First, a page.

1. Offer Flexibility & Better Work-Life Balance

Almost everyone will be a caregiver at some point. This responsibility becomes even more time-consuming for the growing numbers of young and middle-aged adults who must care for older parents and young children simultaneously. Caregiving will take priority over work during certain periods, so employers must accommodate employees with these responsibilities. To promote an overall work-life balance, employers can implement flexible working arrangements such as hybrid or remote work options, flexible hours, and paid time off for caregiving responsibilities, vacations, and mental health breaks.

  1. Create Career Pathways

As lives and careers lengthen, workers may be more susceptible to burnout and seek new opportunities to explore their interests. Creating pathways to transition to new positions with different functions within an organization can help them maintain engagement and satisfaction in their work. By offering these opportunities, companies can promote internal mobility without needing employees to look elsewhere for work, aiding retention rates.

  1. Find Talent Everywhere

Careers will begin to resemble a “jungle gym” instead of a “ladder,” meaning workers will increasingly make lateral movements as part of their professional development rather than a straight upward climb. They will seek opportunities to broaden their skillsets and gain new experiences, including restarting in an unfamiliar industry or taking career breaks to pursue personal interests or family time. This shift will require employers to adapt to a new reality of recruiting and talent management. Instead of only considering candidates with a linear career trajectory, employers will need to be open to candidates from a variety of backgrounds, industries, and experiences.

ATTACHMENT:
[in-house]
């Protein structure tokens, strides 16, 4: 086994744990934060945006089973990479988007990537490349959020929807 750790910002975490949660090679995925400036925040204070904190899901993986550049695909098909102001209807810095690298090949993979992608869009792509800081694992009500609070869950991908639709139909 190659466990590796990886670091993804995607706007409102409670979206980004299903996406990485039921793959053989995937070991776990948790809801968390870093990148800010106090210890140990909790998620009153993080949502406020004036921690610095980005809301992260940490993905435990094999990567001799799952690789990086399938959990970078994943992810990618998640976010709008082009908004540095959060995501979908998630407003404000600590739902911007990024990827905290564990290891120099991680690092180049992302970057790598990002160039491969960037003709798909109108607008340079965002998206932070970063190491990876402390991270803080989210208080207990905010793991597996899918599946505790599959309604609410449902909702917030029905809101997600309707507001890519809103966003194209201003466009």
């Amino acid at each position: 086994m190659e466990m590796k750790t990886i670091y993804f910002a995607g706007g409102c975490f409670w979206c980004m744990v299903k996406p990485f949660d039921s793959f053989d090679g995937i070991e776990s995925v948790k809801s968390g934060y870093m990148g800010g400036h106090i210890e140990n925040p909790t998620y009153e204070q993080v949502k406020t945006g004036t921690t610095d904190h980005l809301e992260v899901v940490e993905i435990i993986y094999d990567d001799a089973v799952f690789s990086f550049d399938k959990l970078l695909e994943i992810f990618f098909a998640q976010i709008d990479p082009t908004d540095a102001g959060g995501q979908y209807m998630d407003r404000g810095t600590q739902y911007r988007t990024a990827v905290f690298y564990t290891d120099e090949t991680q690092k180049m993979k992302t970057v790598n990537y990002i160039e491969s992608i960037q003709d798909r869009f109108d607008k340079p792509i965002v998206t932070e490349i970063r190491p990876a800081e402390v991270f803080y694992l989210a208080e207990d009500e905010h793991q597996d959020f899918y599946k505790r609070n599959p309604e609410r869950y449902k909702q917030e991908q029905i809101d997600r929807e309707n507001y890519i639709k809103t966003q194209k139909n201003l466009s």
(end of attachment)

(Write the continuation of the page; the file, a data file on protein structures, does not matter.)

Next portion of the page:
1. Invest In Professional Development

Investing in professional development is crucial for employers to stay competitive and retain high-performing employees as career changes become increasingly normalized. This can include providing opportunities or financial support for employees to pursue new certifications or degrees. By investing in employees’ continued knowledge expansion and skill development, employers demonstrate their commitment to their career growth and success, improving employee engagement and job satisfaction. Additionally, the increased expertise and qualifications gained through professional development can directly benefit the company by enhancing its reputation and competitiveness.

  1. Bridge Age Gaps

To promote diversity, equity, and inclusion (DEI) efforts as it pertains to age, employers must work to reshape age-based stereotypes and biases that can lead to the marginalization of older workers. To do this, they can implement intergenerational mentorship programs and team-building activities that mix employees of different ages. Additionally, employers can provide awareness programs to highlight the value of a multi-generational workforce while creating a flexible work environment that accommodates all employees’ needs. By taking these steps, employers can bridge age gaps in the workplace and create a more inclusive work environment.